This book contains useful tips and insights that anyone thinking about their retirement will find useful, whether it is tax and healthcare matters, starting a business or looking after your elderly parents. Courtesy: Jonquil Lowe

"In The Good Retirement Guide, we prompt readers to research their options thoroughly, thinking about their sources of income – and their stability given exchange rate fluctuations, how their spending will change, the ins and outs of buying property abroad, and healthcare costs," editor Jonquil Lowe, an economist and personal finance writer, tells The National.

“Often, people overlook the tax aspect. Countries have different tax systems – outside the UK, for example, annual property taxes are common.”

£19.99, koganpage.com

Financial Feminism by Jessica Robinson

Women in the Middle East managed nearly $800 billion in assets, or about 13 per cent of the region’s total wealth, according to data from the consultants BCG. While that figure is set to grow at a compound annual growth rate of nearly 9 per cent over the next three years, they have a long way to go before they achieve gender parity.

Dubai-based sustainable financial strategist Jessica Robinson believes a feminist approach can help women take charge of their finances.

A Woman's Guide to Investing for a Sustainable Future by Jessica Robinson. Courtesy Unbound

"There is a great deal of evidence now that many women do not feel very confident when it comes to money matters, compounded by feeling patronised by the financial industry. To overcome this, we need to get educated and take control. We can change the world through our investment decisions, and now is the time to be empowered," she tells The National.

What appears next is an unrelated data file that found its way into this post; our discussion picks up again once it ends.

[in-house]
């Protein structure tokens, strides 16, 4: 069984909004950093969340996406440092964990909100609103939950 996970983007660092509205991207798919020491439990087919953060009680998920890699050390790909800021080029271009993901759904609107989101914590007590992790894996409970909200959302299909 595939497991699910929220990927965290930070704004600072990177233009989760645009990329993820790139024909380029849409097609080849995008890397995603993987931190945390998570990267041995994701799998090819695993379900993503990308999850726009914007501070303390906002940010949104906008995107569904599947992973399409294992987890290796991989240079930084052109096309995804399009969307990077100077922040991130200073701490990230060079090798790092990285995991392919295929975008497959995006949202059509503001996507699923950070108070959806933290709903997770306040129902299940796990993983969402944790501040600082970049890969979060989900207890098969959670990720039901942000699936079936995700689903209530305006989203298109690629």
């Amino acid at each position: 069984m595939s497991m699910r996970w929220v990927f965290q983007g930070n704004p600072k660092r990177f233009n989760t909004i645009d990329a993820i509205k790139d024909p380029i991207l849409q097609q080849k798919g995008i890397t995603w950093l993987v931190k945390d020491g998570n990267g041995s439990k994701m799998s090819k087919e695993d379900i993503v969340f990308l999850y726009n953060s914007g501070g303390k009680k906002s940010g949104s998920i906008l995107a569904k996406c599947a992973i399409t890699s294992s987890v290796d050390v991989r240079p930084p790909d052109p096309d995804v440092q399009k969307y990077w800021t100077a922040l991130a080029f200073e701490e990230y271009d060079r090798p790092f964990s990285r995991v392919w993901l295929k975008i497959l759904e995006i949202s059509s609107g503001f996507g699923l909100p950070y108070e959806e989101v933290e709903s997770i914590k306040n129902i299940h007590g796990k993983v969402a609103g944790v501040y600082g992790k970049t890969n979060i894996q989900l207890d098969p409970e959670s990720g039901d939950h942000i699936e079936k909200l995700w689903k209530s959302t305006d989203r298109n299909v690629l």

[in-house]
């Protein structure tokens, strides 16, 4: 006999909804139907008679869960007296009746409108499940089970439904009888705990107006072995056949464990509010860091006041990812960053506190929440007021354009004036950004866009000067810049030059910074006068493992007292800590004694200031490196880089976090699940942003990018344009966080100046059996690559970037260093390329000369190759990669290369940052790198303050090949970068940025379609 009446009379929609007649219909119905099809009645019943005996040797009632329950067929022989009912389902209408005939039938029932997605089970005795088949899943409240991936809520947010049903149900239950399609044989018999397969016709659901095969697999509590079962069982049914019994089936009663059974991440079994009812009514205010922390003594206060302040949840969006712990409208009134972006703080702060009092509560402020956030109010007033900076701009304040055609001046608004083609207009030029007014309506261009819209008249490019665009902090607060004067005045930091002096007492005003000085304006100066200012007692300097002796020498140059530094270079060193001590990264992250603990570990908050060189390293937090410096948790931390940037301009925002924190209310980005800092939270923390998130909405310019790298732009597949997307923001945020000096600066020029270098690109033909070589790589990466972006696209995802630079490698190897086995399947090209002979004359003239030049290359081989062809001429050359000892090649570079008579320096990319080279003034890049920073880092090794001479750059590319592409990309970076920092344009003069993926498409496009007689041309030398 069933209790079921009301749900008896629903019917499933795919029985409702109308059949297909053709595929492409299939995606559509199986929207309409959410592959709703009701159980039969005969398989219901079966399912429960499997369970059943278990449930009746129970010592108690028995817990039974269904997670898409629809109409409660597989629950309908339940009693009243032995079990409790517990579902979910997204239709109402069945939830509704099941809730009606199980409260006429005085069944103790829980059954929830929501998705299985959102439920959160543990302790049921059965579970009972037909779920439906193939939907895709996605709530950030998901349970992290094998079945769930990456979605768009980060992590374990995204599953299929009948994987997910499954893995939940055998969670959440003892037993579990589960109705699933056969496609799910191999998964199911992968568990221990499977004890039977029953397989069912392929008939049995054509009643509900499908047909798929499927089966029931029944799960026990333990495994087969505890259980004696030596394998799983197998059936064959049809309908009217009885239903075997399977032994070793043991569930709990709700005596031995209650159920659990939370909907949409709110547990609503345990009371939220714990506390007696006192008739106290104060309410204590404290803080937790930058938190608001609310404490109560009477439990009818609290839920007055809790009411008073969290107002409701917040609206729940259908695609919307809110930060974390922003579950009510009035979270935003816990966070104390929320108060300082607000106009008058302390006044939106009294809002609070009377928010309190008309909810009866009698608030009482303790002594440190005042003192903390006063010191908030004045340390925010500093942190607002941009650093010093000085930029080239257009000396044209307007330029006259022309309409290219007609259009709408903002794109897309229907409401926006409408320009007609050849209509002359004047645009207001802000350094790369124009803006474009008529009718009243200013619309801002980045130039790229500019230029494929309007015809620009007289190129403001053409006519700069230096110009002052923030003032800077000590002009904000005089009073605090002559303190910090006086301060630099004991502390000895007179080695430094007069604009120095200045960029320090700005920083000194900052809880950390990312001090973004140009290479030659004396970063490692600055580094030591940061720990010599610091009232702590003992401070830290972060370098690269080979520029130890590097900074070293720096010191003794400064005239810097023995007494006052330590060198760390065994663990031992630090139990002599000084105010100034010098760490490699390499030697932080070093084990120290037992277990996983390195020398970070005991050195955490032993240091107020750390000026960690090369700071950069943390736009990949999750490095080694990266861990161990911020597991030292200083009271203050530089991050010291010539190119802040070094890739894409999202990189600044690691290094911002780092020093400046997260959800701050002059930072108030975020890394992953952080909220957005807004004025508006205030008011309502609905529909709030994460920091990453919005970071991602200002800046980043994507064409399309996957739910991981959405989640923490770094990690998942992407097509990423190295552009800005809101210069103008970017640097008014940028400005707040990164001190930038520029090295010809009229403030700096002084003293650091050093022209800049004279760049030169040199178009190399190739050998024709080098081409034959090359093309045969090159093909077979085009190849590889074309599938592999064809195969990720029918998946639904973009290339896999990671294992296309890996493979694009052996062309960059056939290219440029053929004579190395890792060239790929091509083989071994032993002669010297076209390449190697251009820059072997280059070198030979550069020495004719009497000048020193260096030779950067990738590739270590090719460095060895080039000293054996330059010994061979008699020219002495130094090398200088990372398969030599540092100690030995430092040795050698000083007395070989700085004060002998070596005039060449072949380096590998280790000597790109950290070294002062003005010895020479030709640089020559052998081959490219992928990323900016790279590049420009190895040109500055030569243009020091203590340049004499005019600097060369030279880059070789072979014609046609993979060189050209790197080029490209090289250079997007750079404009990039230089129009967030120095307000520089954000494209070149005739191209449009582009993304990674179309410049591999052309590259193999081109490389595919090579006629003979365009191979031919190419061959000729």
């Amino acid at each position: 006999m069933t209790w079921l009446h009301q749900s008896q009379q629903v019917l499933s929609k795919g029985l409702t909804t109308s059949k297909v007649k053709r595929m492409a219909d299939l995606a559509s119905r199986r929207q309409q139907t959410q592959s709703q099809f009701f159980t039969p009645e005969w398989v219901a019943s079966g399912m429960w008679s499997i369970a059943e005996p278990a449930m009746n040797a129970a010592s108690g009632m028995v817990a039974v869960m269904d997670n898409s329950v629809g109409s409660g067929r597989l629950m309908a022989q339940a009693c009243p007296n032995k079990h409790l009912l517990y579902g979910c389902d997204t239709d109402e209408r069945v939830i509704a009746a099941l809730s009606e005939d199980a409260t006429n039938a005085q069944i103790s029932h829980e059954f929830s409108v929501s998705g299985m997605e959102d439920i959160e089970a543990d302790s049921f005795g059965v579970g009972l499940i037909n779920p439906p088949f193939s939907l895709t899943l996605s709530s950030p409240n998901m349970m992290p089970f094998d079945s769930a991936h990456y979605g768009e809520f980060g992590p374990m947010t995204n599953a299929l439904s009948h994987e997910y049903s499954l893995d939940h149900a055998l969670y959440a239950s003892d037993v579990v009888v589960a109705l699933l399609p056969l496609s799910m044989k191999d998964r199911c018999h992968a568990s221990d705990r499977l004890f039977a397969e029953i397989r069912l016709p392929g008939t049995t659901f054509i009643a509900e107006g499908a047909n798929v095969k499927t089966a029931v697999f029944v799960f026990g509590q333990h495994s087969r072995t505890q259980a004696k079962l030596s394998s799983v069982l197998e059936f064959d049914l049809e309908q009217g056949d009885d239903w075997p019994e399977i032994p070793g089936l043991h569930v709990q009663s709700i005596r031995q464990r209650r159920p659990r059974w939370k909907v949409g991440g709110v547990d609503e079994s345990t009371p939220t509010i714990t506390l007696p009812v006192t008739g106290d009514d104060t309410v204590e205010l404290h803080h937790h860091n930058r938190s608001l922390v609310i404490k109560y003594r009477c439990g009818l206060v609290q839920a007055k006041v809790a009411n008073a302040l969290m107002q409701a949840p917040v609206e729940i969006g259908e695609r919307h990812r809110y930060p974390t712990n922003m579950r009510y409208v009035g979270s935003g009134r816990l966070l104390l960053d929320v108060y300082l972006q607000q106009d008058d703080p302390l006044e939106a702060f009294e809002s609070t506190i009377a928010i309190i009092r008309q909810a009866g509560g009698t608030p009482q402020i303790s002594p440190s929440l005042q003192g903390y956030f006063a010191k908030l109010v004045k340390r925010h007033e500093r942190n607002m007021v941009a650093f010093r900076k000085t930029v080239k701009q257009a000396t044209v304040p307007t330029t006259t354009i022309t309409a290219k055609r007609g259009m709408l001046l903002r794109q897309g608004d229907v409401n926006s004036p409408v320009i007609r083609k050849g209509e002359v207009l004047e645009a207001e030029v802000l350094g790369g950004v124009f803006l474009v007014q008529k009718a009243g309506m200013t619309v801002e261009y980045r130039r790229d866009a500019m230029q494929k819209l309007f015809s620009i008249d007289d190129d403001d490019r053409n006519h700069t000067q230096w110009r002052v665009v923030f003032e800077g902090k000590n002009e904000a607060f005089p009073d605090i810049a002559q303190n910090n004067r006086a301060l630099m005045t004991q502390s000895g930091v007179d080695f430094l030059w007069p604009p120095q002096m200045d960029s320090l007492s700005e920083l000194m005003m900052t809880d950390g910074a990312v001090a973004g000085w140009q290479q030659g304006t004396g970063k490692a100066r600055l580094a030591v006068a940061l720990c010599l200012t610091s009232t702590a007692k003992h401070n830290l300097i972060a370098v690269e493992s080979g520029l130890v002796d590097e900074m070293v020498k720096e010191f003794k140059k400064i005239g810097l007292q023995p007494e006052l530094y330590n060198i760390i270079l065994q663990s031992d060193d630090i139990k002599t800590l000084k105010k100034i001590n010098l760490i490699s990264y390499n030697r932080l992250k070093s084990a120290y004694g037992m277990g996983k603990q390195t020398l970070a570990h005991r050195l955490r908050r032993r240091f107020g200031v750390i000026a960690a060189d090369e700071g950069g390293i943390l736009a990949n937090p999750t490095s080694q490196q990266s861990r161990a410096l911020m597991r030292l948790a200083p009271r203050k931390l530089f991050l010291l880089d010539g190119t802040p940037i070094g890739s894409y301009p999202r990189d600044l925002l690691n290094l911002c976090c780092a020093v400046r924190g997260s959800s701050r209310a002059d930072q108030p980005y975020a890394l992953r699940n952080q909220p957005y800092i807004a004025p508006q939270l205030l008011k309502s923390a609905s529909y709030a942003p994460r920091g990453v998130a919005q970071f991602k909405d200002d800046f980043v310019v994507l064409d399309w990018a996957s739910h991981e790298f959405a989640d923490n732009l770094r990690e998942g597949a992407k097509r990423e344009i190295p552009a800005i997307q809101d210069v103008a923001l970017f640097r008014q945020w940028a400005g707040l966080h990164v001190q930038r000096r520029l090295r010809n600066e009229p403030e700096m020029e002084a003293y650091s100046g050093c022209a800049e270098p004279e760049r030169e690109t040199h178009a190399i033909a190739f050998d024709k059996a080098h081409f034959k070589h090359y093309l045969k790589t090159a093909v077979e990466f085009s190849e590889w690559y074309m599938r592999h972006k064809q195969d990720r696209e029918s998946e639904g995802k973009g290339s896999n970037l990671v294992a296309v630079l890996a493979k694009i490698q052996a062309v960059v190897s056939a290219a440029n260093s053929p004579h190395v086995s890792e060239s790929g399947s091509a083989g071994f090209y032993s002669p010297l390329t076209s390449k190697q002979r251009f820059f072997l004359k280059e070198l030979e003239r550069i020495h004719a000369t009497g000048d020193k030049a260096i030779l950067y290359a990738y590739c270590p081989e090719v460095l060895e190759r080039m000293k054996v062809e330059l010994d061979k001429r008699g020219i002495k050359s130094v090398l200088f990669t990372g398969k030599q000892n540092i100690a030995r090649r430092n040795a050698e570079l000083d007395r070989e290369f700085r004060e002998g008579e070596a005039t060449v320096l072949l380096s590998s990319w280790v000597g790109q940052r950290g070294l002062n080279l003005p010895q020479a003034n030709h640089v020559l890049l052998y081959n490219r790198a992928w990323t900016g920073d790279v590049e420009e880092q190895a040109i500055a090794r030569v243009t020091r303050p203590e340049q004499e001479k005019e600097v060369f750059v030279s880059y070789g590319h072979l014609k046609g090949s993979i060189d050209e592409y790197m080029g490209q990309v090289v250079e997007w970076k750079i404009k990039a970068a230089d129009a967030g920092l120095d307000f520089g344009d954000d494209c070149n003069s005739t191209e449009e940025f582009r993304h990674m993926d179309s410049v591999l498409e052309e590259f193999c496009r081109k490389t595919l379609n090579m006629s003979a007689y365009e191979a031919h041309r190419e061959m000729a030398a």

Her new book, Financial Feminism: A Woman's Guide to Investing for a Sustainable Future, aims to help women use their finances to bring about a cleaner, fairer world.

“When it comes to investing, it is clear that many women are highly motivated to think about societal and environmental impacts in their investment decisions. At the same time, women feel disengaged from money decisions and the financial industry.

“I want to change this; I want to encourage women to be sustainable investors. These trends are happening globally but also here in the Middle East, especially in the UAE, where female investors want to use their decisions for positive change.”

Dh46, Amazon.com

2030 by Mauro F. Guillén

We’ve heard a lot about how the coronavirus pandemic accelerated technological and socioeconomic trends that have been slowly gathering momentum over the past few years, but what does that mean for a world bursting at the seams with 8.5 billion people, more grandparents than grandchildren and more robots than workers?

While not strictly a personal finance book, it serves as a big-picture view of how any investment decisions you make today might play out by the end of the decad

Wharton sociologist Mauro F Guillén explores the impact of those themes in his new book, 2030: How Today's Biggest Trends Will Collide and Reshape the Future of Everything.

While not strictly a personal finance book, this roadmap to navigate the turbulence ahead, as Mr Guillén calls it, serves as a big-picture view of how any investment decisions you make today might play out by the end of the decade.